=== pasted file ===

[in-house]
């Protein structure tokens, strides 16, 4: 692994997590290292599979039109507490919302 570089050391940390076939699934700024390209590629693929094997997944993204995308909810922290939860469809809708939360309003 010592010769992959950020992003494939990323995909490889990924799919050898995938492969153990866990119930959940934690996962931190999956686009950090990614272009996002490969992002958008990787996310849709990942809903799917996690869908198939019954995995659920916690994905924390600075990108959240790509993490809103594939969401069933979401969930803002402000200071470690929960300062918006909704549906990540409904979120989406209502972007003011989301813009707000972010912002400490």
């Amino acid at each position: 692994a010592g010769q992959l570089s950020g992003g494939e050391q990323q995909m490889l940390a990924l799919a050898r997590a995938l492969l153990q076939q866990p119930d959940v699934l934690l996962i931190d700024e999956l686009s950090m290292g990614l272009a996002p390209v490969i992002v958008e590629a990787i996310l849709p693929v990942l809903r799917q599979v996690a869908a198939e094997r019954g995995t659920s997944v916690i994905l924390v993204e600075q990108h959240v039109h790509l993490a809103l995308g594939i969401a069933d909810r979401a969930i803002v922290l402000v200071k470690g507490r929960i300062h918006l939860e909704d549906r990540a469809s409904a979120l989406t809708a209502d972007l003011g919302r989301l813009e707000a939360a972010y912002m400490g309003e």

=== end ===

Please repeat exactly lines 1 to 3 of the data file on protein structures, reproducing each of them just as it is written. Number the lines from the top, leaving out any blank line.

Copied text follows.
[in-house]
């Protein structure tokens, strides 16, 4: 692994997590290292599979039109507490919302 570089050391940390076939699934700024390209590629693929094997997944993204995308909810922290939860469809809708939360309003 010592010769992959950020992003494939990323995909490889990924799919050898995938492969153990866990119930959940934690996962931190999956686009950090990614272009996002490969992002958008990787996310849709990942809903799917996690869908198939019954995995659920916690994905924390600075990108959240790509993490809103594939969401069933979401969930803002402000200071470690929960300062918006909704549906990540409904979120989406209502972007003011989301813009707000972010912002400490």
């Amino acid at each position: 692994a010592g010769q992959l570089s950020g992003g494939e050391q990323q995909m490889l940390a990924l799919a050898r997590a995938l492969l153990q076939q866990p119930d959940v699934l934690l996962i931190d700024e999956l686009s950090m290292g990614l272009a996002p390209v490969i992002v958008e590629a990787i996310l849709p693929v990942l809903r799917q599979v996690a869908a198939e094997r019954g995995t659920s997944v916690i994905l924390v993204e600075q990108h959240v039109h790509l993490a809103l995308g594939i969401a069933d909810r979401a969930i803002v922290l402000v200071k470690g507490r929960i300062h918006l939860e909704d549906r990540a469809s409904a979120l989406t809708a209502d972007l003011g919302r989301l813009e707000a939360a972010y912002m400490g309003e």